NOAA Teacher at Sea
Onboard NOAA Ship Rainier
July 23 – August 11, 2006
Mission: Hydrographic Survey of the Shumagin Islands
Geographical Area: Alaska
Date: August 7, 2006
Weather from the Bridge
Skies: Cloudy (CL)
Visibility: 10 nautical miles (nm)
Wind Direction: West
Wind Speed: 10 knots
Waves: 0-1 foot
Sea Water Temp. (°C): 11.1
Sea Level Pressure: 1010.0 millibars (mb)
Temp. (°C): 12.2 (air temperature)
Science & Technology
Today has been the absolute best weather we’ve had since we left Kodiak. The skies were clear, the water was calm, and the temperature was perfect! This is after having a beautiful moonrise last night. At 0700 I joined three other crewmembers for a few hours of shoreline surveying in the Porpoise Harbor area. Shoreline surveys are different from the work we were doing previously. We needed to go out an hour earlier during the low low tide since rocks, ledges, and other shoreline features are more exposed at this time. The purpose of our survey today was to confirm or disprove the existence of certain shoreline features that could not be verified by the LIDAR, such as the existence of rocks or islets. Prior to the RAINIER doing their survey work, planes flew over the area using a technology called LIDAR, which stands for LIght Detection and Ranging. The distance to an object or surface is determined by the time delay between the transmission of a laser pulse and the detection of a reflected signal. This information helps in forming a model of the area. The laser uses shorter wavelengths than radar would, therefore, a higher resolution image is produced.
The survey boat we were using today was equipped with a single-beam sonar system since we were in very shallow water. The deeper water we were surveying on the other boats used a multi-beam system. The boat went to designated areas and slowly moved in a series of figure 8s to get readings from the transducer mounted on the hull (bottom). In addition to the readings being recorded on the computer system, an echosounder created a visual image of the soundings being received, called a “paper trace”. My job was to operate the echosounder when we were logging data. Once we returned back to the ship, the data needed to be processed, similar to the processing of the data taken from the line surveys to eliminate any “noise”.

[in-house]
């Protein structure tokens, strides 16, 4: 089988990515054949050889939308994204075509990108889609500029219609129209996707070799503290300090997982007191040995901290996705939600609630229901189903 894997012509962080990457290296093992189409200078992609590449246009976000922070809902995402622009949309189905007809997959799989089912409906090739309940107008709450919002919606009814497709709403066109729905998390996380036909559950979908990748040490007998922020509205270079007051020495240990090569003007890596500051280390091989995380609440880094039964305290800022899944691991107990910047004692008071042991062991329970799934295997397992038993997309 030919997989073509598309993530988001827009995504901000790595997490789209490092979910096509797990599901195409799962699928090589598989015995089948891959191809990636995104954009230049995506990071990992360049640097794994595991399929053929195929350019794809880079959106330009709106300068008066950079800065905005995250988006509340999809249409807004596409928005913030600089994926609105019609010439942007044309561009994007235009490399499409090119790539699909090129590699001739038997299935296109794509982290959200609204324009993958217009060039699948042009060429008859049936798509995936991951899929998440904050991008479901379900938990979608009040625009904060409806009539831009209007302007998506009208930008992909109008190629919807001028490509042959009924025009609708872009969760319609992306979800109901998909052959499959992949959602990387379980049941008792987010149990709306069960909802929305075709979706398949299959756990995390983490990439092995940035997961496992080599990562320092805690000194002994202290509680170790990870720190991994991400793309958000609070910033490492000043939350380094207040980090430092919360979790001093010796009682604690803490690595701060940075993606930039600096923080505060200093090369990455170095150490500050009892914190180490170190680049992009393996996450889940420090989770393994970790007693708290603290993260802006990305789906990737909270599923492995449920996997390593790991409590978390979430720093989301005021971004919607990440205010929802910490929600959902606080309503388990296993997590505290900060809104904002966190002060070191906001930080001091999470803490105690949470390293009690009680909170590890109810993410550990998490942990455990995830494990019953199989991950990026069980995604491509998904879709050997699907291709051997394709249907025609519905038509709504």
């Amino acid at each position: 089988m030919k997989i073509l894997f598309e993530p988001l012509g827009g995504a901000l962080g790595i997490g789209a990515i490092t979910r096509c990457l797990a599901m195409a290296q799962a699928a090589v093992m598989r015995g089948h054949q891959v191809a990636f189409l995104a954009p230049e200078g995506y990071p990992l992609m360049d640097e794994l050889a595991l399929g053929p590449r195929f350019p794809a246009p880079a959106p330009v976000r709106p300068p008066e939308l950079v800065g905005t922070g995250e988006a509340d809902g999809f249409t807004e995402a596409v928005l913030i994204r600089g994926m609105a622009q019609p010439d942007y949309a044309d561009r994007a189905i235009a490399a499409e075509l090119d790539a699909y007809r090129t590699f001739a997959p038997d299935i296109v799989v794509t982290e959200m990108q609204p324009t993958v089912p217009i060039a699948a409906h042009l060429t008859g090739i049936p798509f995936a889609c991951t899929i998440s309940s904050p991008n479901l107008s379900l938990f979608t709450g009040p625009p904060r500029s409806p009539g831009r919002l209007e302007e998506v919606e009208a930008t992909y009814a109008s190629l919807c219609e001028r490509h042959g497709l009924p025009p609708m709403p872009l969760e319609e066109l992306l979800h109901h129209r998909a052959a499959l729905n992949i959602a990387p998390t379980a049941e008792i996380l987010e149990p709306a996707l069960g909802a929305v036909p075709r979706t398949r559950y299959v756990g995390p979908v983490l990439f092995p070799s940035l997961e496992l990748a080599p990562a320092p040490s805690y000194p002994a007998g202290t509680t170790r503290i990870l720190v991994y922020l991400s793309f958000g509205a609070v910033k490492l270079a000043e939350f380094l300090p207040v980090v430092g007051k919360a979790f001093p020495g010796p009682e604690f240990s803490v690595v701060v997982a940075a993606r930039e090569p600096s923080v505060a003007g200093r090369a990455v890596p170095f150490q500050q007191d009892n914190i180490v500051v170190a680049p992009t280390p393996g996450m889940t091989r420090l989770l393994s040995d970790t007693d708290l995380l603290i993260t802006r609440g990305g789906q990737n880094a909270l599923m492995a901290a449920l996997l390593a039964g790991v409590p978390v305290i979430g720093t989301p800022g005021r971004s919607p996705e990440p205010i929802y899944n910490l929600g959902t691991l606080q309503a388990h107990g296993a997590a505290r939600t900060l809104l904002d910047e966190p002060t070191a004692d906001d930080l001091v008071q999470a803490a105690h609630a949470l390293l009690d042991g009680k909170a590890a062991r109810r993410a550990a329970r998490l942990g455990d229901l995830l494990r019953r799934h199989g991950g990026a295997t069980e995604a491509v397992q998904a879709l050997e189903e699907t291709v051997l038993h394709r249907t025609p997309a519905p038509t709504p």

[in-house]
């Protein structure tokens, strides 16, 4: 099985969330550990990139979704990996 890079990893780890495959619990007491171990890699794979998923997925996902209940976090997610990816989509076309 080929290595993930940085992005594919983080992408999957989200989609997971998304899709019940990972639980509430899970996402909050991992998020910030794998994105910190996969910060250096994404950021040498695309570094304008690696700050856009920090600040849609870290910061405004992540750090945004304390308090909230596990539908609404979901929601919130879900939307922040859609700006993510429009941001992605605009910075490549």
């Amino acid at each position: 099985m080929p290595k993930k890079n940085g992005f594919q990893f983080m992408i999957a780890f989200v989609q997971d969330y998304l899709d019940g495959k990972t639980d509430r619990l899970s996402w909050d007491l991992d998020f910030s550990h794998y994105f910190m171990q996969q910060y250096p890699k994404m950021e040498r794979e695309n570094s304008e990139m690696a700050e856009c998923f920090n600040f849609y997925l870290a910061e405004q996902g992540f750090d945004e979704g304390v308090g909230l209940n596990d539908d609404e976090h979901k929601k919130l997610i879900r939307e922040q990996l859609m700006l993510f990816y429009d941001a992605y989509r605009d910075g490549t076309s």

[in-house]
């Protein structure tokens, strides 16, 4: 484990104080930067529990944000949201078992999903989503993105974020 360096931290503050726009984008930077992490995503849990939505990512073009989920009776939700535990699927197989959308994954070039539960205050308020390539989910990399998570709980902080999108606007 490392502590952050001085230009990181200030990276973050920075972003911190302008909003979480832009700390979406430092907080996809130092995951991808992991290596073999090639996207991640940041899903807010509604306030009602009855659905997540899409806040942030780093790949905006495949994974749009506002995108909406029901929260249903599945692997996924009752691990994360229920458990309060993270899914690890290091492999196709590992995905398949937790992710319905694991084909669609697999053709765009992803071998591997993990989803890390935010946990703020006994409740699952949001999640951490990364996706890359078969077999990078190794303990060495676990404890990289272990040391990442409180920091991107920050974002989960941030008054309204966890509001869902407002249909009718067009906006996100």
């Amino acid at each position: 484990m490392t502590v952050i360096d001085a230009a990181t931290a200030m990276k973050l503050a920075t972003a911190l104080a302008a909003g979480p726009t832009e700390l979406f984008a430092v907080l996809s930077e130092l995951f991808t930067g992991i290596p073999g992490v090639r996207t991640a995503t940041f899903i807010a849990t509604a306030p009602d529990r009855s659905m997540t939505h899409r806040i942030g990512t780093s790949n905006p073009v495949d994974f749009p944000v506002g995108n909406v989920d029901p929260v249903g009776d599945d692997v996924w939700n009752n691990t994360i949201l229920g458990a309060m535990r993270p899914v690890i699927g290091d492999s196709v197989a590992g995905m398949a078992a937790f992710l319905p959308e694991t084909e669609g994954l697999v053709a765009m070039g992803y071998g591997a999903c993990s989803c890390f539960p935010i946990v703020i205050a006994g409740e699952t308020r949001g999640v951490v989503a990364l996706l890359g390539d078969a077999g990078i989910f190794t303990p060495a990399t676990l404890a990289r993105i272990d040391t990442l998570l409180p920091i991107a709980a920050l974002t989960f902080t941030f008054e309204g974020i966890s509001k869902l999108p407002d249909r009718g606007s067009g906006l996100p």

While we were out on the survey boat, we saw an immature Bald Eagle (Haliaeetus leucocephalus) perched on a log on the coastline. The distinctive white head and tail of the adult Bald Eagle are not seen for 4-5 years on the immature eagles. Bald Eagles, which are the symbol of our nation, are the second largest raptor (bird of prey) in the state of Alaska, with a wingspan of up to 7 ••• feet (2.3 m) and weights of 8 to 14 pounds (3.6-6.4 kg). The Stellar Sea Eagle is the largest. The Bald Eagle is more abundant in Alaska than anywhere else in the United States. Their largest nesting densities occur along the islands of Southeast Alaska. Bald Eagle nests are usually built close to water. They will often use and rebuild the same next each year. The male and female eagle work together to build their nest in early April and two to three eggs are usually laid by late April. Once the chicks hatch after 35 days of incubation, they stay in the nest for another 75 days to grow and develop. The main diet of Bald Eagles is fish such as herring, flounder, pollock, and salmon as well as waterfowl, small mammals, sea urchins, clams, crabs, and carrion.
We moved the ship to the other side of Nagai Island again, this time to East Bight. Each time we anchor, we need to hang out an anchor ball over the bow of the ship as a signal to other ships that we are anchored. I had the opportunity to be the person to hoist up the anchor ball today. Like other things on the ship, there are certain traditions. I had to actually wait for the anchor to begin being dropped before I could hoist up the anchor ball.
What amazing scenery surrounds us! In mid-afternoon I went kayaking again with the acting CO, CDR Julia Neander. We were able to get close to the shoreline and discovered that there were little caves that went under the rocks in front of us. It was tempting to explore further, but my better judgment restrained me from doing so. There are such incredible geological formations in these rocks! As we paddled, many puffins circled around us and floated in the water. Not only did we see the horned puffin (Fratercula corniculata) today but there were also tufted puffins (Fratercula cirrhata). One easily recognizable difference in the two birds is the yellow tuft of feathers on each side of the tufted puffins head. Every time I tried to get a photo they’d all fly away!